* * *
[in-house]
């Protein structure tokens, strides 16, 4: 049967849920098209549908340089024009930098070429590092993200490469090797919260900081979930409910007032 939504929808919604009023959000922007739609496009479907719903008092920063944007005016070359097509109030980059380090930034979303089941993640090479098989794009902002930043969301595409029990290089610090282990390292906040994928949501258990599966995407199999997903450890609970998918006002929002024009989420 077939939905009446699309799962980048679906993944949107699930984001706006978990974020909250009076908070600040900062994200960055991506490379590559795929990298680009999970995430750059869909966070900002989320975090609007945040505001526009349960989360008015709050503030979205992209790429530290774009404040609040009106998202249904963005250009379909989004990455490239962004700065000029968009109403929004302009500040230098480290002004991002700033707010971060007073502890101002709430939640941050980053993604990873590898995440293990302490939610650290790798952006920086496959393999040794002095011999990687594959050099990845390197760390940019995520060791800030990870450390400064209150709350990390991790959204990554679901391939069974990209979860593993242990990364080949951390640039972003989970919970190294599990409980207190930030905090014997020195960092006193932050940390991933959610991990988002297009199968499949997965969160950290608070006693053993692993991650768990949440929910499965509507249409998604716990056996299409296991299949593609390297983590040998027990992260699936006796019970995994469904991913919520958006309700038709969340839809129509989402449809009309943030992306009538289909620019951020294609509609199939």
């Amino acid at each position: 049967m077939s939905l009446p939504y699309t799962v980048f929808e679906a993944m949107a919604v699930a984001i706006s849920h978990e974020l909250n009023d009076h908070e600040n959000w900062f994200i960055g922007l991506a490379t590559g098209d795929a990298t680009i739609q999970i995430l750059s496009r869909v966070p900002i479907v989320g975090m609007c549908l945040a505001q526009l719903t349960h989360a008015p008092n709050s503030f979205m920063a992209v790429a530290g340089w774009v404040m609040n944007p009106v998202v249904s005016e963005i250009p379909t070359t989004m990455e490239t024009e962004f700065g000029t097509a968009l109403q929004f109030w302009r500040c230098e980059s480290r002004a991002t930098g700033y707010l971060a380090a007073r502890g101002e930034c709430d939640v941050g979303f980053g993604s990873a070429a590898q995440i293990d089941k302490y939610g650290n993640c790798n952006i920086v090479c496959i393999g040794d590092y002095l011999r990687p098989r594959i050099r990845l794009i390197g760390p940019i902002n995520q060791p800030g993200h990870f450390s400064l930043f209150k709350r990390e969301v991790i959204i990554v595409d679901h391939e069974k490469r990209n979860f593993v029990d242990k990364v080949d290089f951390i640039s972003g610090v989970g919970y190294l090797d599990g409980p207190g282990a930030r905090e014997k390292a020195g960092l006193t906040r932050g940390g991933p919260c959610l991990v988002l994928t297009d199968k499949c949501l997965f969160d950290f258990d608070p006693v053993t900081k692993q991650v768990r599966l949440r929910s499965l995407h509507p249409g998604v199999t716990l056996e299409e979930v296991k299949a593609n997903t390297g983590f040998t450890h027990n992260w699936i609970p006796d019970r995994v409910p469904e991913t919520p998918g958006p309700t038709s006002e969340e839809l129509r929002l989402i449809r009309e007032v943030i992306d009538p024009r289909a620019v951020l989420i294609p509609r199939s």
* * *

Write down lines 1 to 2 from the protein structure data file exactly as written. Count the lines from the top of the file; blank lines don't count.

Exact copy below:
[in-house]
């Protein structure tokens, strides 16, 4: 049967849920098209549908340089024009930098070429590092993200490469090797919260900081979930409910007032 939504929808919604009023959000922007739609496009479907719903008092920063944007005016070359097509109030980059380090930034979303089941993640090479098989794009902002930043969301595409029990290089610090282990390292906040994928949501258990599966995407199999997903450890609970998918006002929002024009989420 077939939905009446699309799962980048679906993944949107699930984001706006978990974020909250009076908070600040900062994200960055991506490379590559795929990298680009999970995430750059869909966070900002989320975090609007945040505001526009349960989360008015709050503030979205992209790429530290774009404040609040009106998202249904963005250009379909989004990455490239962004700065000029968009109403929004302009500040230098480290002004991002700033707010971060007073502890101002709430939640941050980053993604990873590898995440293990302490939610650290790798952006920086496959393999040794002095011999990687594959050099990845390197760390940019995520060791800030990870450390400064209150709350990390991790959204990554679901391939069974990209979860593993242990990364080949951390640039972003989970919970190294599990409980207190930030905090014997020195960092006193932050940390991933959610991990988002297009199968499949997965969160950290608070006693053993692993991650768990949440929910499965509507249409998604716990056996299409296991299949593609390297983590040998027990992260699936006796019970995994469904991913919520958006309700038709969340839809129509989402449809009309943030992306009538289909620019951020294609509609199939």